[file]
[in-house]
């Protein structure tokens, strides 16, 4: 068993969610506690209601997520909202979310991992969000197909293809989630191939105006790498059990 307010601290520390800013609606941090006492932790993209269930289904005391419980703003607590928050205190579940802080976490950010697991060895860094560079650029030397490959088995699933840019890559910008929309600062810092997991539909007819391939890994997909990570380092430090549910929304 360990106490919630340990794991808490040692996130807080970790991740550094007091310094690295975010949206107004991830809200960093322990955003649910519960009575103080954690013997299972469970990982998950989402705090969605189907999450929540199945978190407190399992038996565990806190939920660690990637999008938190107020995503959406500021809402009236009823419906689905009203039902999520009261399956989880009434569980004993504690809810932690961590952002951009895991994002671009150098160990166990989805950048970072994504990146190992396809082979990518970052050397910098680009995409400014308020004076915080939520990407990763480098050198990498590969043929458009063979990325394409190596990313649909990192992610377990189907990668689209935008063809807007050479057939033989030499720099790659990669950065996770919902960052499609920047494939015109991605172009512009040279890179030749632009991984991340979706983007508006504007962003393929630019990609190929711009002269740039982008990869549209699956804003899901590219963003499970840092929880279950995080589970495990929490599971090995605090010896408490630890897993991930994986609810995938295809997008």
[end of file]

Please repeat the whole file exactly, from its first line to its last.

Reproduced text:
[in-house]
């Protein structure tokens, strides 16, 4: 068993969610506690209601997520909202979310991992969000197909293809989630191939105006790498059990 307010601290520390800013609606941090006492932790993209269930289904005391419980703003607590928050205190579940802080976490950010697991060895860094560079650029030397490959088995699933840019890559910008929309600062810092997991539909007819391939890994997909990570380092430090549910929304 360990106490919630340990794991808490040692996130807080970790991740550094007091310094690295975010949206107004991830809200960093322990955003649910519960009575103080954690013997299972469970990982998950989402705090969605189907999450929540199945978190407190399992038996565990806190939920660690990637999008938190107020995503959406500021809402009236009823419906689905009203039902999520009261399956989880009434569980004993504690809810932690961590952002951009895991994002671009150098160990166990989805950048970072994504990146190992396809082979990518970052050397910098680009995409400014308020004076915080939520990407990763480098050198990498590969043929458009063979990325394409190596990313649909990192992610377990189907990668689209935008063809807007050479057939033989030499720099790659990669950065996770919902960052499609920047494939015109991605172009512009040279890179030749632009991984991340979706983007508006504007962003393929630019990609190929711009002269740039982008990869549209699956804003899901590219963003499970840092929880279950995080589970495990929490599971090995605090010896408490630890897993991930994986609810995938295809997008």